Dog Training: Who’s First Through The Door, You Or Your Dog? And Does It Really Matter?

In dog training does who goes first through the door really matter? Yes, it really does. But not for the reason you may think. At least according to Temple Grandin.

Grandin, a professor at Colorado State University, has a PhD in animal science, has written five books, and is one of the most cutting edge authorities on animal behavior — largely due to the fact that she is autistic so can relate to animals and understand them in ways most of us cannot. I have read her books and am a great fan of hers because she has revolutionized many of the slaughter house processes in our country, making them much more humane for the animals. But more than that, her observations about animal behavior and what animals respond to just make good sense to me.

Dog training techniques have evolved into several different schools of thought in the last few years, but the older, more classical approach of dominating your dog and making him relate to you as an alpha is still very predominant. We all know the drill: choke chains, barked commands, harsh jerks on the lead to get the response we want, etc. In other words . . . proving we are alpha.

I’m not passing judgment here and do prefer the milder techniques of dog training myself. But I do believe there are those dogs among us whose aggression or lack of control almost demands that these dominating techniques be used. I found it to be true myself, in fact, 25 years ago when my 100-lb. Old English Sheepdog, Samson, who required three 6-week courses of training to even pass the basic level of obedience, could still not restrain himself from loping across the park to leap on terrified toddlers, or, sadly, to scoop up unsuspecting cats (usually ending in their untimely death).

Samson’s brain, from day one in his litter,  was in some kind of mindless overdrive, and the only thing that finally jarred it into a state where he could think clearly and hear a command was a few carefully devised sessions with a shock collar. Yes, I said a shock collar. Two or three well-timed shocks, along with appropriate commands, enabled Samson to start thinking instead of just reacting and totally changed his life . . . and mine of course. Samson turned out to be a great dog after all . . . but that’s another whole story.

So what’s the deal about who goes through the door first – you or your dog?

Well, as in the case of Samson, what’s important here is your dog’s ability to control his reactive behavior. Not whether you let him go through the door before you or not.

To put it very simply, a dog who can WAIT is a much safer dog than a dog who can’t. A dog who can WAIT (or ‘stay’, or both) has learned to deal with the emotion frustration. And, for dogs (as for many other species), frustration leads to rage, which is one of what Temple Grandin identifies as the seven basic, hard-wired emotions in almost all animals. And rage happens to be the one that leads to out-of-control aggression.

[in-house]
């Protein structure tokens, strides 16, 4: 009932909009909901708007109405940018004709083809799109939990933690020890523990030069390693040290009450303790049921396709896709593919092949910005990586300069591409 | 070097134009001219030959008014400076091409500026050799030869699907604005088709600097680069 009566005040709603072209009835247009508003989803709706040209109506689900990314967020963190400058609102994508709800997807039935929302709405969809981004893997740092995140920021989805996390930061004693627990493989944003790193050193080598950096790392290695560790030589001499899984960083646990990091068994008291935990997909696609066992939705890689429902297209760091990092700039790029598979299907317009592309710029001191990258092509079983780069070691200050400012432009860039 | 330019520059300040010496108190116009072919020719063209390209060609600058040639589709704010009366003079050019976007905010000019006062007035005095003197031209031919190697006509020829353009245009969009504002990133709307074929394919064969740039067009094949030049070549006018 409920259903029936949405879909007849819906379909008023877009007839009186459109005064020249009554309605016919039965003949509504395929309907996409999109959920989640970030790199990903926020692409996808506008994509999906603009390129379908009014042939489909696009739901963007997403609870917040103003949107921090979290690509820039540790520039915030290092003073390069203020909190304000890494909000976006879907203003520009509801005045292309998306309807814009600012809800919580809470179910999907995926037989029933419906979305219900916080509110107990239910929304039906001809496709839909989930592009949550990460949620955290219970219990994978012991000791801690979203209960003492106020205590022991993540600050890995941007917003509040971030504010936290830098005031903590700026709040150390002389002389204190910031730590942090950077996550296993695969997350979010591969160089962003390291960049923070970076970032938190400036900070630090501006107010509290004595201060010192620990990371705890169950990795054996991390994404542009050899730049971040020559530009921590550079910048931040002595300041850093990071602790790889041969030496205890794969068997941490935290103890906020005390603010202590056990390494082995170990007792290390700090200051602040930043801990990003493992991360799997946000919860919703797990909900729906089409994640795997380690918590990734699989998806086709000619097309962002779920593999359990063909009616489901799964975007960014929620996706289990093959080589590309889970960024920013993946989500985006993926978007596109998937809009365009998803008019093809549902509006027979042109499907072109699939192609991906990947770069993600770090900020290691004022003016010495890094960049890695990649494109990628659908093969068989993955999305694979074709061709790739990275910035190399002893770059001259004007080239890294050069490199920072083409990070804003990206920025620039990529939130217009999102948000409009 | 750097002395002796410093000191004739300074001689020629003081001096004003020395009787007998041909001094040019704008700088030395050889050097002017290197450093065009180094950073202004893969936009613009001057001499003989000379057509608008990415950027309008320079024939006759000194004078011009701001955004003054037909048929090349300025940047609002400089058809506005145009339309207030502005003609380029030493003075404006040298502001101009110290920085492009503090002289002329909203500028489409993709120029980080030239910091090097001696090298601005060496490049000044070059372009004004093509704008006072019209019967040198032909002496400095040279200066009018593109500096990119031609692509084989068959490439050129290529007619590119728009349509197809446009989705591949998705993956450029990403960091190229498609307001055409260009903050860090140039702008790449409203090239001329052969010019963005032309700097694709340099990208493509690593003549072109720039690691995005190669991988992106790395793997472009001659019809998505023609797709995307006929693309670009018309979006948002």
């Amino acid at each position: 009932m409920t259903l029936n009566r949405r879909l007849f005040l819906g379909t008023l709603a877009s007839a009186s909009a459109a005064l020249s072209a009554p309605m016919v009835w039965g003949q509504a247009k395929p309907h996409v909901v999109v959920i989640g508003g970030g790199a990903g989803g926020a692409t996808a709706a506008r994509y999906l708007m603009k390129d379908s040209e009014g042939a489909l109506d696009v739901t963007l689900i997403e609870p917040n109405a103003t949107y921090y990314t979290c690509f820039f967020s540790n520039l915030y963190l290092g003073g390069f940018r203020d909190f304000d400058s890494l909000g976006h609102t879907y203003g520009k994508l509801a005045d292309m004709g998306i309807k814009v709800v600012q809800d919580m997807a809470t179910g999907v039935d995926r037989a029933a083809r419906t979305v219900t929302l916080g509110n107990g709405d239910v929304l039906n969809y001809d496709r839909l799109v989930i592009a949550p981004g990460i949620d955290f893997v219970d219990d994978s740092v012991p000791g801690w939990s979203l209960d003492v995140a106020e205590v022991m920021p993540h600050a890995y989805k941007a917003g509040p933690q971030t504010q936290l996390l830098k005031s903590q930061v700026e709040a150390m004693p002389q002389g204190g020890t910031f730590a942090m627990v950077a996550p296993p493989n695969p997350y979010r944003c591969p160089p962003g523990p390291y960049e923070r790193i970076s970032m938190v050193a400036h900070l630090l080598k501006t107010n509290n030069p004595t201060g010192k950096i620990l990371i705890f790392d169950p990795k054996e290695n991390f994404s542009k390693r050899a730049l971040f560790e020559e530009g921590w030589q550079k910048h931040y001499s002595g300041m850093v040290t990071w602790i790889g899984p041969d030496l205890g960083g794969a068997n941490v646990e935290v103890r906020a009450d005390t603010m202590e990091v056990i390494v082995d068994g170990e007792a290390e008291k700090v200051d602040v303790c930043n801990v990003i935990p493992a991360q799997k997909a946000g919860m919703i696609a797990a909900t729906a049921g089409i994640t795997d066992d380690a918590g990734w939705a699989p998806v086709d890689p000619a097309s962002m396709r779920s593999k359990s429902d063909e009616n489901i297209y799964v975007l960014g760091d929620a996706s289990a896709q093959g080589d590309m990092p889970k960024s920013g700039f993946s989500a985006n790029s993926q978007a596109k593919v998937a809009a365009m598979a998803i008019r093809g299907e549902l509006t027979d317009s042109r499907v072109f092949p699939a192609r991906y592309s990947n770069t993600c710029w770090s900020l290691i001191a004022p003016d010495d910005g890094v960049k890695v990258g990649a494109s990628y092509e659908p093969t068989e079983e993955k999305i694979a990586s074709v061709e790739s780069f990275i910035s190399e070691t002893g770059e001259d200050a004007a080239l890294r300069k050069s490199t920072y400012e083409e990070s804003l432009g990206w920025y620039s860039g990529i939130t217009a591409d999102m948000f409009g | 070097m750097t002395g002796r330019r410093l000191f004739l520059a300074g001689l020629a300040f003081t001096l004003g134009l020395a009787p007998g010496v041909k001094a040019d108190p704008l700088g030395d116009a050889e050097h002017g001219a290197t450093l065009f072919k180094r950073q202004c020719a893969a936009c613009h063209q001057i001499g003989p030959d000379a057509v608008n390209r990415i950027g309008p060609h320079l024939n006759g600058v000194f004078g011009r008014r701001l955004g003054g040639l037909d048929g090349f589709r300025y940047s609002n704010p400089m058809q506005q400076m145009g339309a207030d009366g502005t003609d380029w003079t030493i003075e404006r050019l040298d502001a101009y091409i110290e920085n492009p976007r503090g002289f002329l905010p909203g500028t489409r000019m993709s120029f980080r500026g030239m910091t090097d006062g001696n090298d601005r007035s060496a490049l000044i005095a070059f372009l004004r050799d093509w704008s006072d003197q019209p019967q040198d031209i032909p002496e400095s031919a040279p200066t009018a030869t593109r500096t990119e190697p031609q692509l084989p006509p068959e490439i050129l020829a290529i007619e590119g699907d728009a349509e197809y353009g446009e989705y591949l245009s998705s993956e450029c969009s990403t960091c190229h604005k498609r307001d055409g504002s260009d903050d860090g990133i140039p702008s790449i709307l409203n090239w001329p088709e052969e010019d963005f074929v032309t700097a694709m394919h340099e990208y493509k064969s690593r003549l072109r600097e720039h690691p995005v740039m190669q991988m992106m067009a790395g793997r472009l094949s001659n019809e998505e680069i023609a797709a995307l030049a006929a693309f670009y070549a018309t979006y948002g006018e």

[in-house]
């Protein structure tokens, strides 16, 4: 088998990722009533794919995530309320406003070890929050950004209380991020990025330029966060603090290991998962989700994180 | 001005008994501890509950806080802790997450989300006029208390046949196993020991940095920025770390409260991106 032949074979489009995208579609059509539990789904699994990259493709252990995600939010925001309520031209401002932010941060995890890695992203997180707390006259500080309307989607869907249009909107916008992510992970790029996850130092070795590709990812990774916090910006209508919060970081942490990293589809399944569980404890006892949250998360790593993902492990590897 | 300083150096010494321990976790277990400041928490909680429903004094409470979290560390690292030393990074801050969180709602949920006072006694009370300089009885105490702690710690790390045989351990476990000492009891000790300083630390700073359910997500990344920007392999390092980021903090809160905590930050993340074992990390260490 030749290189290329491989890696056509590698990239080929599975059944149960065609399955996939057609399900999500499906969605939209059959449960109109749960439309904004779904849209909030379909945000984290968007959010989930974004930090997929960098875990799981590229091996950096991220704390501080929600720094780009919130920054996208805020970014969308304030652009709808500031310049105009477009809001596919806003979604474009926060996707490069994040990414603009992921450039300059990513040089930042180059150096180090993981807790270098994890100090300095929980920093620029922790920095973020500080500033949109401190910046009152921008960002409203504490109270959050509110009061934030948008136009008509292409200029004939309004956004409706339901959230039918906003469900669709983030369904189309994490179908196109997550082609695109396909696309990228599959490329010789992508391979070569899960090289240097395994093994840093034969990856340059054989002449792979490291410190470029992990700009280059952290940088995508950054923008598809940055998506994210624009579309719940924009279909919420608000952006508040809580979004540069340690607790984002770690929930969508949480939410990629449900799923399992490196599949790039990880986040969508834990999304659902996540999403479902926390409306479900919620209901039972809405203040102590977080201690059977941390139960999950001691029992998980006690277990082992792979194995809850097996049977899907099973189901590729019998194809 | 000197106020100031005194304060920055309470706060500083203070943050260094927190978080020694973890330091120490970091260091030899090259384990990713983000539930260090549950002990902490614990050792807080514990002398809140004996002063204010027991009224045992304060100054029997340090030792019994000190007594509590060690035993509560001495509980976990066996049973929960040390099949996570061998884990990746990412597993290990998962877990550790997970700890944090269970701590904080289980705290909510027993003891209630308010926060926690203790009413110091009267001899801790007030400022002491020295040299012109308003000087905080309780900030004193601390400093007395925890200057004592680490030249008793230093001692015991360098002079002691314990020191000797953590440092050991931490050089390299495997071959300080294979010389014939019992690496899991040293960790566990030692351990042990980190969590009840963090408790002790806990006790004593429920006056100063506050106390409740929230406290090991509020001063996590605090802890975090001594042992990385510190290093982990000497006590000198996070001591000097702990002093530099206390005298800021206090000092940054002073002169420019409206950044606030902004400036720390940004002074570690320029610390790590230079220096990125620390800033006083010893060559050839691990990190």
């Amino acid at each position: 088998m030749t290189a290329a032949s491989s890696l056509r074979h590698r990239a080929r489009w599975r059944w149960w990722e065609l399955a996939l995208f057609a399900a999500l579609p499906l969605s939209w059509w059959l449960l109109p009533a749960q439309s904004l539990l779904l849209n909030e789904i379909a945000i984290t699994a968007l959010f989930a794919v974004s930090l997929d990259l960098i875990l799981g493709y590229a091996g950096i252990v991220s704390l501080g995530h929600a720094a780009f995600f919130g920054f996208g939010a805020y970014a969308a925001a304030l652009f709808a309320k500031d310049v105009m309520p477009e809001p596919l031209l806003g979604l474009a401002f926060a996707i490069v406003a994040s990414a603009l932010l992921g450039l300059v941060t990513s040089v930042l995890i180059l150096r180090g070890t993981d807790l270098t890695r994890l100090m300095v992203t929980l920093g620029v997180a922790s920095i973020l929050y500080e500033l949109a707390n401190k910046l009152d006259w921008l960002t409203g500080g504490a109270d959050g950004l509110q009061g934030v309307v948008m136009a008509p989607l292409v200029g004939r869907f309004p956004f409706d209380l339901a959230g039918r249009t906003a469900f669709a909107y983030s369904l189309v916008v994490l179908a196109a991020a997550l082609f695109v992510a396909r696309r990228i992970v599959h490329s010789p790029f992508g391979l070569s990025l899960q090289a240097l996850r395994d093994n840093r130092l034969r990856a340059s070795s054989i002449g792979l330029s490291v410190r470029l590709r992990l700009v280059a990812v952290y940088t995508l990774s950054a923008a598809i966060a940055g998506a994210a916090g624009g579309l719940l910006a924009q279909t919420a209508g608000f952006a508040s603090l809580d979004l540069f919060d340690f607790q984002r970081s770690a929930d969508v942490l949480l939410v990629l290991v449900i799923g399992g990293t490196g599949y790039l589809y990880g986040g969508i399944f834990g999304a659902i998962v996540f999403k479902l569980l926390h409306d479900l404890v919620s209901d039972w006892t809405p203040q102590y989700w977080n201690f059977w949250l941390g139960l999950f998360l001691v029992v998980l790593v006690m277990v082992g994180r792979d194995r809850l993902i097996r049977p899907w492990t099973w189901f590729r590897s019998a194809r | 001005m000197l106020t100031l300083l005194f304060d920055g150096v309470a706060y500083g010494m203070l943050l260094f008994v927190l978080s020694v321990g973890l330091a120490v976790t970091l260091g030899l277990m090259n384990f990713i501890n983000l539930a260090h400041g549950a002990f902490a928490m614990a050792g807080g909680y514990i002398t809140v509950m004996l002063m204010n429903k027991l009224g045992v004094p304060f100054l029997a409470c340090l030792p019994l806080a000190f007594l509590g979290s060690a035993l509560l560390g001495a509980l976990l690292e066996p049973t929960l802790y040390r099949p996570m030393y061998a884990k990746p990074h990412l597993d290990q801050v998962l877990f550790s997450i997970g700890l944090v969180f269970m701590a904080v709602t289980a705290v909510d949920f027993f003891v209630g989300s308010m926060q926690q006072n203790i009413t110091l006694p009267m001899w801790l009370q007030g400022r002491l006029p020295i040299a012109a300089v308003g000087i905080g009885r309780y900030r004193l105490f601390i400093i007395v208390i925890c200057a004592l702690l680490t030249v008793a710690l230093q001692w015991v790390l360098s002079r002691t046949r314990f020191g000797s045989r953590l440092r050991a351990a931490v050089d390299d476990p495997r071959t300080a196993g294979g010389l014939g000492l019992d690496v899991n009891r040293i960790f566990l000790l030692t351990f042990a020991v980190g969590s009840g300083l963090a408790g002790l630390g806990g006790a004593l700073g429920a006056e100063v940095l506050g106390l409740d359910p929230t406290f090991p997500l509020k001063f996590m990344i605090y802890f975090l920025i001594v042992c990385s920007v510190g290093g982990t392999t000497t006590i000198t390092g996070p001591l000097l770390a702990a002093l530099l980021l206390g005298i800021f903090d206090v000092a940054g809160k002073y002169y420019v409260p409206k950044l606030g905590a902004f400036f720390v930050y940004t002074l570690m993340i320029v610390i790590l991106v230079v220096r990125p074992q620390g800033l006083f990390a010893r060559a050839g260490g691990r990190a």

So for a dog to learn to deal with frustration, especially if he is hyper-reactive or classified as a ‘dangerous’ breed, is not only crucial, but is almost tantamount . . . as dramatic as this may sound . . . to his survival. You can see why including this in your dog training program, no matter what method you employ, is paramount.

Puppies begin learning to deal with frustration immediately, almost from day one, because they are constantly pushed aside while nursing and have to seek out another teat to clamp on to. These informal dog training lessons continue amongst the littermates, and then continue within the context of your own family, once that puppy has become a member of it. I could go on and give dozens of examples.

But the point is, teaching your dog to deal with frustration — whether that be by taking his bone away or by teaching him to “wait” when he is eager not to — is one of the greatest forms of insurance you can buy for shaping him into a happy, healthy, well-integrated member of society.

Your dog doesn’t really care who goes through the door first or whether you include this lesson in his dog training. He doesn’t have an agenda about who’s alpha. At least most dogs don’t. He just needs to learn to be a willing family member, just like one of your kids, who sometimes has to wait his turn and sometimes gets to go first.

If you’re a dog devotee — and especially if you’re having a dog training problem of who goes through the door first — I urge you to buy Temple’s latest book, Animals Make Us Human, and read very carefully the chapter on DOGS.

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